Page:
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History of Jardin botanique

A small administration pavilion (which today fronts the administration building) was built in 1932
Photo: Jardin botanique de Montréal (Frère Marie-Victorin)
Administration pavilion, 1936
  • Administration pavilion, 1936
  • Construction of the fountain's cascade, 1937
  • Construction of the Alpine Garden, 1936
  • Economic Plants Garden, 1937
  • Opening day for classes in Economic Botany, 1937
  • Marcel Racine, founder of the Youth Gardens, 1938
  • Two young visitors to the Perennial Garden, 1939

The creation of a great garden

There was talk of creating a large botanical garden in Montréal in the mid-19th century, but it wasn’t until the 1920s when the idea took hold in the mind of a young botany teacher, Brother Marie-Victorin.

Despite the Great Depression, municipal elections and the Second World War, the project managed to take root and develop, nourished by the passion of Brother Marie-Victorin and the man who would become the Garden’s chief horticulturalist, Henry Teuscher. Their work took shape over the years with the official founding of the Garden (1931), design of the administration building and reception gardens (1936 to 1939) and construction of the exhibition greenhouses (which opened in 1956).

Relaunch and consolidation of the Jardin botanique

With the help of economic conditions and a growing interest in the environment, the Jardin botanique really began to come into its own in the 1970s. It began its research activities, and the success of the Floralies international flower show in 1980 opened the Garden up to the world.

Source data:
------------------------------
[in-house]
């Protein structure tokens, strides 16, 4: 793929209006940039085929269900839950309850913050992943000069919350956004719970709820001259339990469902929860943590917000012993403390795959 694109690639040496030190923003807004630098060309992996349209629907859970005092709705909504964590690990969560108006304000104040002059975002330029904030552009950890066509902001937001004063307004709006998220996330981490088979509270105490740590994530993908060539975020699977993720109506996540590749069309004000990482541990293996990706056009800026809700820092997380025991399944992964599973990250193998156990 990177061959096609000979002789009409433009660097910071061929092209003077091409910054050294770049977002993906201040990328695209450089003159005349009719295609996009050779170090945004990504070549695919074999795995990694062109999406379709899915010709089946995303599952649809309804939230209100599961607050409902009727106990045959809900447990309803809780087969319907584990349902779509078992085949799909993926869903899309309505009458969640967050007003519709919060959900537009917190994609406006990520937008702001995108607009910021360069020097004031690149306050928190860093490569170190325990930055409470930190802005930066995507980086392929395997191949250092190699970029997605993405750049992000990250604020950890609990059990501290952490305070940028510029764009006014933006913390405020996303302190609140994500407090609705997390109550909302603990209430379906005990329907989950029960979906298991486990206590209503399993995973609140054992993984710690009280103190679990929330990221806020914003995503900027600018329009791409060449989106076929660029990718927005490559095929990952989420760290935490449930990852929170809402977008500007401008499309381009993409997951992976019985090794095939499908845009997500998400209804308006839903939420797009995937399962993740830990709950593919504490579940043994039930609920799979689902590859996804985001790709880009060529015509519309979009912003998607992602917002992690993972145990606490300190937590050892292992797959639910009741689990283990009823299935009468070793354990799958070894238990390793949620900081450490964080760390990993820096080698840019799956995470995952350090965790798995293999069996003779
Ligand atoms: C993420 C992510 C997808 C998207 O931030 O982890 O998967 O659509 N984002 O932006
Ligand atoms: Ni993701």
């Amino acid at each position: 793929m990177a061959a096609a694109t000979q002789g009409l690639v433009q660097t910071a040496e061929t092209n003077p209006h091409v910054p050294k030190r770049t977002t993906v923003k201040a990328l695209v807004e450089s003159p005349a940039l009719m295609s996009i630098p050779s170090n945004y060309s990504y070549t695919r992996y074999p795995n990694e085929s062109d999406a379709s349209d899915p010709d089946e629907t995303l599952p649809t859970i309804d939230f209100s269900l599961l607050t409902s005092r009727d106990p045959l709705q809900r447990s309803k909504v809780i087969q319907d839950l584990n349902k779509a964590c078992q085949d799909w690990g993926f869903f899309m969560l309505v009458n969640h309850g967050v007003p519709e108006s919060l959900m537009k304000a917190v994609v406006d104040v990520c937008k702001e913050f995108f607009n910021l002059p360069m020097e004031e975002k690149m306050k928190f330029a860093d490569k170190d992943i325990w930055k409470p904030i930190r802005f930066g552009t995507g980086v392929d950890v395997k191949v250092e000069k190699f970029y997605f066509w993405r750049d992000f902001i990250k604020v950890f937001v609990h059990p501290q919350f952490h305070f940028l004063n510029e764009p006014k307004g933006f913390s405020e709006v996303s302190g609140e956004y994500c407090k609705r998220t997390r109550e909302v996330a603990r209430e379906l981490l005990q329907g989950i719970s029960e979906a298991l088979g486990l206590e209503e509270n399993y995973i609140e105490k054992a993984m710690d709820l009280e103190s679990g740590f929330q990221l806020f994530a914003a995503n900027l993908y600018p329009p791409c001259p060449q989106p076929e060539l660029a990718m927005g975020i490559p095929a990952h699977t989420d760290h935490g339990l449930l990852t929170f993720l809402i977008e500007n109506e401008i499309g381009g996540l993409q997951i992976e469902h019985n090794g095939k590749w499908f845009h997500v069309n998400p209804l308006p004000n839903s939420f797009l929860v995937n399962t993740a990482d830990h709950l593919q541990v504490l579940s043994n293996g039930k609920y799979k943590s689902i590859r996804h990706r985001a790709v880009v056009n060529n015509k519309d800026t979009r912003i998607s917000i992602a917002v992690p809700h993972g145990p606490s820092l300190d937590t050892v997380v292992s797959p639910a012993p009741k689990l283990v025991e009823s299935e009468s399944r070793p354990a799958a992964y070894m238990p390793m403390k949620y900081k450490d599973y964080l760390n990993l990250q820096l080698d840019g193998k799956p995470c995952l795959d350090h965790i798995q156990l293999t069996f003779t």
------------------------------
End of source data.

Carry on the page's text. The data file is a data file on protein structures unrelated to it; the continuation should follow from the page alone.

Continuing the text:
Many impressive achievements took place in these years: the renovation of the greenhouses, new facilities, increased collaboration with the Université de Montréal, the creation of societies and social clubs and the development of an ornamental horticulture professional training program. 

During this period, the Jardin botanique rose to the rank it enjoys today among the world’s great gardens, thanks to a number of major projects: the Arboretum, the Rose Garden, the Japanese Garden, the Insectarium and the Chinese Garden. Since then, development has not slowed down, as evidenced by the new Reception Centre, the Hospitality Greenhouse, the Frédéric Back Tree Pavilion and the First Nations Garden, all of which opened after 1995.

Noteworthy figures

Although the Jardin botanique de Montréal is the result of Brother Marie-Victorin’s determination and persistence, we often forget that Henry Teuscher’s vision made it a physical reality. These two dedicated partners shared the ups and downs of the Jardin botanique’s creation.

In the footsteps of Brother Marie-Victorin and Henry Teuscher, other great collaborators and prominent figures such as André Bouchard and Pierre Bourque have left their mark on the Jardin botanique.

Recommended reading

Bouchard, André, (with) Francine Hoffman, Le Jardin botanique de Montréal : Esquisse d'une histoire. Fides, Montréal, 1998, 111 p.
Available for consultation on site at the Library of the Jardin botanique de Montréal.

Teuscher, Henry, Programme d'un jardin botanique idéal. (In French) Jardin botanique de Montréal, Montréal. 1940, 33 p. (Mémoires du Jardin botanique de Montréal, no 1 - édition française)


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